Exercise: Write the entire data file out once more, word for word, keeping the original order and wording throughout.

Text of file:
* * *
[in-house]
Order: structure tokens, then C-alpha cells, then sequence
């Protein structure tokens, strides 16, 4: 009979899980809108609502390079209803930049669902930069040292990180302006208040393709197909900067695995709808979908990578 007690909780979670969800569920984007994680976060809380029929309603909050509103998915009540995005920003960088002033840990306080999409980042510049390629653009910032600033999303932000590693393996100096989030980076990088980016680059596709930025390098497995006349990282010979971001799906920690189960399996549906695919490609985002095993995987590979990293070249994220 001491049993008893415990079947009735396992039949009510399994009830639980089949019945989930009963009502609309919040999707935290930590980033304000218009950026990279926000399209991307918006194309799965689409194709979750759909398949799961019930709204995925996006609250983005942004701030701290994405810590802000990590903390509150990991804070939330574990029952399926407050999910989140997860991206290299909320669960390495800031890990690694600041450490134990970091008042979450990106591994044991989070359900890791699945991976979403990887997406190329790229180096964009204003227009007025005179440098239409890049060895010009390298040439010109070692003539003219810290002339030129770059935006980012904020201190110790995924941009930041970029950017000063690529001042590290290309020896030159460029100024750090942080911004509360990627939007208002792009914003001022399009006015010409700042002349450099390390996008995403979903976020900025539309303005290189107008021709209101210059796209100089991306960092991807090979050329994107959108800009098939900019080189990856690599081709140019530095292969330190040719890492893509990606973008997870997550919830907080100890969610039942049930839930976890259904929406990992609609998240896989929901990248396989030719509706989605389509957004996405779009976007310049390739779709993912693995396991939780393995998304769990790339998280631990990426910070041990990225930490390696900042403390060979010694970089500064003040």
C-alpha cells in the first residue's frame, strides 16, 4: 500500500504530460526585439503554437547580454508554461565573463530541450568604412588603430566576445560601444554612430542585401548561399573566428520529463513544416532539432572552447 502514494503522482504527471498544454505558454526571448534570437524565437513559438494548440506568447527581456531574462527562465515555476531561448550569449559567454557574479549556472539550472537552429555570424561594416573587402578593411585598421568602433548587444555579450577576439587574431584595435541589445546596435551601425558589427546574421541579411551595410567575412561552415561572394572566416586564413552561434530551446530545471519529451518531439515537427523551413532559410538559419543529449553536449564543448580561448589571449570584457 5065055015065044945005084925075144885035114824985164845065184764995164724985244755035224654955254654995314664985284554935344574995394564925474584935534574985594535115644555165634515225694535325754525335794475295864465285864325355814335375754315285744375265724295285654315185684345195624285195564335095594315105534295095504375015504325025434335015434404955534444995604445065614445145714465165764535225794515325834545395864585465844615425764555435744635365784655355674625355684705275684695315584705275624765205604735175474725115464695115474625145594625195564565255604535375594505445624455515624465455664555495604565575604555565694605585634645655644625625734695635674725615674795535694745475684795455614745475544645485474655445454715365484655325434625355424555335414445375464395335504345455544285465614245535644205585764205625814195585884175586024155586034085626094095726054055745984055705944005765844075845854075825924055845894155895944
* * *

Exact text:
[in-house]
Order: structure tokens, then C-alpha cells, then sequence
């Protein structure tokens, strides 16, 4: 009979899980809108609502390079209803930049669902930069040292990180302006208040393709197909900067695995709808979908990578 007690909780979670969800569920984007994680976060809380029929309603909050509103998915009540995005920003960088002033840990306080999409980042510049390629653009910032600033999303932000590693393996100096989030980076990088980016680059596709930025390098497995006349990282010979971001799906920690189960399996549906695919490609985002095993995987590979990293070249994220 001491049993008893415990079947009735396992039949009510399994009830639980089949019945989930009963009502609309919040999707935290930590980033304000218009950026990279926000399209991307918006194309799965689409194709979750759909398949799961019930709204995925996006609250983005942004701030701290994405810590802000990590903390509150990991804070939330574990029952399926407050999910989140997860991206290299909320669960390495800031890990690694600041450490134990970091008042979450990106591994044991989070359900890791699945991976979403990887997406190329790229180096964009204003227009007025005179440098239409890049060895010009390298040439010109070692003539003219810290002339030129770059935006980012904020201190110790995924941009930041970029950017000063690529001042590290290309020896030159460029100024750090942080911004509360990627939007208002792009914003001022399009006015010409700042002349450099390390996008995403979903976020900025539309303005290189107008021709209101210059796209100089991306960092991807090979050329994107959108800009098939900019080189990856690599081709140019530095292969330190040719890492893509990606973008997870997550919830907080100890969610039942049930839930976890259904929406990992609609998240896989929901990248396989030719509706989605389509957004996405779009976007310049390739779709993912693995396991939780393995998304769990790339998280631990990426910070041990990225930490390696900042403390060979010694970089500064003040």
C-alpha cells in the first residue's frame, strides 16, 4: 500500500504530460526585439503554437547580454508554461565573463530541450568604412588603430566576445560601444554612430542585401548561399573566428520529463513544416532539432572552447 502514494503522482504527471498544454505558454526571448534570437524565437513559438494548440506568447527581456531574462527562465515555476531561448550569449559567454557574479549556472539550472537552429555570424561594416573587402578593411585598421568602433548587444555579450577576439587574431584595435541589445546596435551601425558589427546574421541579411551595410567575412561552415561572394572566416586564413552561434530551446530545471519529451518531439515537427523551413532559410538559419543529449553536449564543448580561448589571449570584457 5065055015065044945005084925075144885035114824985164845065184764995164724985244755035224654955254654995314664985284554935344574995394564925474584935534574985594535115644555165634515225694535325754525335794475295864465285864325355814335375754315285744375265724295285654315185684345195624285195564335095594315105534295095504375015504325025434335015434404955534444995604445065614445145714465165764535225794515325834545395864585465844615425764555435744635365784655355674625355684705275684695315584705275624765205604735175474725115464695115474625145594625195564565255604535375594505445624455515624465455664555495604565575604555565694605585634645655644625625734695635674725615674795535694745475684795455614745475544645485474655445454715365484655325434625355424555335414445375464395335504345455544285465614245535644205585764205625814195585884175586024155586034085626094095726054055745984055705944005765844075845854075825924055845894155895944